1. Thank you once again for taking the time to respond to me.

        I will indeed try to continue with my therapist. However I feel to admit to him that I am feeling emotionally dependent on him will be too big a step. I am imagining this is as a result of a very abusive childhood and my need to protect myself from further emotional pain.
        Kind Regards

  31. What does it mean to have dependency issues in general especially when you socially isolate by choice for about 5 years?

    1. That sounds like a pervasive defense against feeling any kind of need or dependency, though I wonder if there might also be shame issues.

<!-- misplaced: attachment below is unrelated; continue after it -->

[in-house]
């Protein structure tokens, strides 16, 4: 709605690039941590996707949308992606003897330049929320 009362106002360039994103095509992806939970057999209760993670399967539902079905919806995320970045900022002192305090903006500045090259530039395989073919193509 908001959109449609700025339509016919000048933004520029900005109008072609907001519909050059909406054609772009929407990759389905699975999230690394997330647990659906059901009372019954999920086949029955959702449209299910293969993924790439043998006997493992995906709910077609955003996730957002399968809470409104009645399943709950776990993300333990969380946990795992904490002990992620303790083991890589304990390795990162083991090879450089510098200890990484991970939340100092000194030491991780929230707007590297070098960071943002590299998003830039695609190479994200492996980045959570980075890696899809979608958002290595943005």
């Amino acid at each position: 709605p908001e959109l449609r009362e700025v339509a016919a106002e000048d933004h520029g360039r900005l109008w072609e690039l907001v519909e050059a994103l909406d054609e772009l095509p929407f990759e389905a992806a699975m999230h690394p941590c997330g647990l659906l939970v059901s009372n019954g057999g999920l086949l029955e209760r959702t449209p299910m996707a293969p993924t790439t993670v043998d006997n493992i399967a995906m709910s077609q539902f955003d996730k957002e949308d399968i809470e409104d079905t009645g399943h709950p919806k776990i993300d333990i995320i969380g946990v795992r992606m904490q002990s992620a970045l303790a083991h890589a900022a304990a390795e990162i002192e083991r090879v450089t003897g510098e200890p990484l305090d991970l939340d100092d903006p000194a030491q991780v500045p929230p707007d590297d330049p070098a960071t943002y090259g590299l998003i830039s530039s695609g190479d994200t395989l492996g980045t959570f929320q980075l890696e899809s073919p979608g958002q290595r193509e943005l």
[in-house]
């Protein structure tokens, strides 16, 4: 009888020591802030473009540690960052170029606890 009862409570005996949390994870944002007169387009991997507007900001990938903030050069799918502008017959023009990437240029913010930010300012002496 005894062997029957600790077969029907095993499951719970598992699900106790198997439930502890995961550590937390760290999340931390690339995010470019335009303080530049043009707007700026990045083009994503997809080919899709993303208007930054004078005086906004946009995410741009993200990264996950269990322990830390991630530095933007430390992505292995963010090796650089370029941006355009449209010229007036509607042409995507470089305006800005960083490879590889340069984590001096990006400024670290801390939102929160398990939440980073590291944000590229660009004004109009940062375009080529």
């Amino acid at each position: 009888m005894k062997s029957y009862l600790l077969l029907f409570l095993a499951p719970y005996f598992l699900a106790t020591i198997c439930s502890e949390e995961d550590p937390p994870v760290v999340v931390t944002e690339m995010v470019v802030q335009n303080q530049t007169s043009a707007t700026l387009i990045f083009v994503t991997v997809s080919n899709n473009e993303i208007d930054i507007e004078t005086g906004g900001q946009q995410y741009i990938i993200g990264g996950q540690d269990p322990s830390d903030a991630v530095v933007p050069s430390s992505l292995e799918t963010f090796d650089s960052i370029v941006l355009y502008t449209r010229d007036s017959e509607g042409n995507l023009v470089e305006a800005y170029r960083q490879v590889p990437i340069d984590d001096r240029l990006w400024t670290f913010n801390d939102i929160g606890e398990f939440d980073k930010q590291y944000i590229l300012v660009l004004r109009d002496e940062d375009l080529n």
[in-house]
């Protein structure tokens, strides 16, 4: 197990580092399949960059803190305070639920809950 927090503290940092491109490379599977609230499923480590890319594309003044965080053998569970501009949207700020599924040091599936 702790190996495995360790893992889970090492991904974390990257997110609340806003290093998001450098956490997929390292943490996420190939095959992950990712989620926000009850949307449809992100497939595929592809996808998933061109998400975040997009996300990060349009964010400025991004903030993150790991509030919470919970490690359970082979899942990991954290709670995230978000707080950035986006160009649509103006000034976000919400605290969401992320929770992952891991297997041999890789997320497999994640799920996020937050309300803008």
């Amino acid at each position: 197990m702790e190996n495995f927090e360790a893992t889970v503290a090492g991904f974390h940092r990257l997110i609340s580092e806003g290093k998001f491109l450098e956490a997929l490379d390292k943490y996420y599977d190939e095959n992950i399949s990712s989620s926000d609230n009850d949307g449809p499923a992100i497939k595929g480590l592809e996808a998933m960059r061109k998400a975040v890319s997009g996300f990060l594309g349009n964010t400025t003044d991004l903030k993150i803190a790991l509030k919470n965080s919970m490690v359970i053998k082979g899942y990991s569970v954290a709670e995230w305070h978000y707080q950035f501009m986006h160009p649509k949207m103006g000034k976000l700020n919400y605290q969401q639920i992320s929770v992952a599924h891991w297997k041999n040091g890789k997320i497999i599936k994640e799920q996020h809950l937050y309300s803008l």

32. Well, I’m extremely late to this conversation, but it hits so close to home. I started seeing a therapist just over six years ago. I was diagnosed bipolar II and was in a minimally-functional depressive state, thinking much of the time about suicide. My psychiatrist required therapy as a part of my treatment. I improved considerably after around 2 1/2 years, but certainly wasn’t in any condition to cease therapy. At some point within the past year, my therapist told me that I had become too emotionally dependent on him and that I had the resources to be non-dependent on him. He practiced CBT and decided I needed to be goal-oriented, so he told me he would continue to see me only if I provided him with goals for therapy. I did that and he agreed that I had identified legitimate goals. He told me, however, that he was going to be very careful not to fuel my emotional dependency. Whenever I got angry or cried because of his inactions, he would remind me of his concern and that would be that. I saw him every other week, and in the six years I saw him, I called him on the phone no more than 4 or 5 times. (I’m an attorney and very aware of the concept of “giving away” time – after all, that’s the therapist’s “product.”) I did make additional appointments when I believed I needed to do so and he would tell me when he wanted me to come in and see him sooner than two weeks (usually tied to suicidal ideation). Around the beginning of this year, he told me that he didn’t know how to help me (i.e., he had cleaned out his bag of approaches) and suggested I see another therapist in his practice, who uses a psychodynamic approach. I perceived his suggestion as giving up and wanting to get rid of me, and after much crying, he said that he and the other therapist would work together. After I started to see the second therapist (a woman), I felt like he felt relieved that I was no longer his sole responsibility. There was a marked distance in our relationship.